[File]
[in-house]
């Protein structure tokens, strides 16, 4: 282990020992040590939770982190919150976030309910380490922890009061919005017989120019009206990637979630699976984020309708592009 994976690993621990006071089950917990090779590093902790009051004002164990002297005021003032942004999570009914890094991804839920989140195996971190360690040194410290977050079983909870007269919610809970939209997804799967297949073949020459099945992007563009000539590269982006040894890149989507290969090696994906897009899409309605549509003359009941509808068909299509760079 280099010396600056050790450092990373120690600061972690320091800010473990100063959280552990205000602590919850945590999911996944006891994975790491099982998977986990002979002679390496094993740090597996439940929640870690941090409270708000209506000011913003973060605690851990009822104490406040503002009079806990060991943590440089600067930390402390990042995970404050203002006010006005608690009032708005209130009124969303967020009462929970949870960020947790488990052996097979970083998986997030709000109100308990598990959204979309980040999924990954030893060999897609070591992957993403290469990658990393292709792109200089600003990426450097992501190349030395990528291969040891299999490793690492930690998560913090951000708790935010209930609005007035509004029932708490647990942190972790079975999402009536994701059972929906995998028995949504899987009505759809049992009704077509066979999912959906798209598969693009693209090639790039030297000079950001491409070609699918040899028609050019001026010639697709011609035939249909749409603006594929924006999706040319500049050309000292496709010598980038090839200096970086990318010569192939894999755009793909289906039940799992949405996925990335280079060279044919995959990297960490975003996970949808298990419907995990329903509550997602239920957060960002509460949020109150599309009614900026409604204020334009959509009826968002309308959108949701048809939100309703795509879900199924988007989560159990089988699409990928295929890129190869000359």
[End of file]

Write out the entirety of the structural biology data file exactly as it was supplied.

[in-house]
């Protein structure tokens, strides 16, 4: 282990020992040590939770982190919150976030309910380490922890009061919005017989120019009206990637979630699976984020309708592009 994976690993621990006071089950917990090779590093902790009051004002164990002297005021003032942004999570009914890094991804839920989140195996971190360690040194410290977050079983909870007269919610809970939209997804799967297949073949020459099945992007563009000539590269982006040894890149989507290969090696994906897009899409309605549509003359009941509808068909299509760079 280099010396600056050790450092990373120690600061972690320091800010473990100063959280552990205000602590919850945590999911996944006891994975790491099982998977986990002979002679390496094993740090597996439940929640870690941090409270708000209506000011913003973060605690851990009822104490406040503002009079806990060991943590440089600067930390402390990042995970404050203002006010006005608690009032708005209130009124969303967020009462929970949870960020947790488990052996097979970083998986997030709000109100308990598990959204979309980040999924990954030893060999897609070591992957993403290469990658990393292709792109200089600003990426450097992501190349030395990528291969040891299999490793690492930690998560913090951000708790935010209930609005007035509004029932708490647990942190972790079975999402009536994701059972929906995998028995949504899987009505759809049992009704077509066979999912959906798209598969693009693209090639790039030297000079950001491409070609699918040899028609050019001026010639697709011609035939249909749409603006594929924006999706040319500049050309000292496709010598980038090839200096970086990318010569192939894999755009793909289906039940799992949405996925990335280079060279044919995959990297960490975003996970949808298990419907995990329903509550997602239920957060960002509460949020109150599309009614900026409604204020334009959509009826968002309308959108949701048809939100309703795509879900199924988007989560159990089988699409990928295929890129190869000359």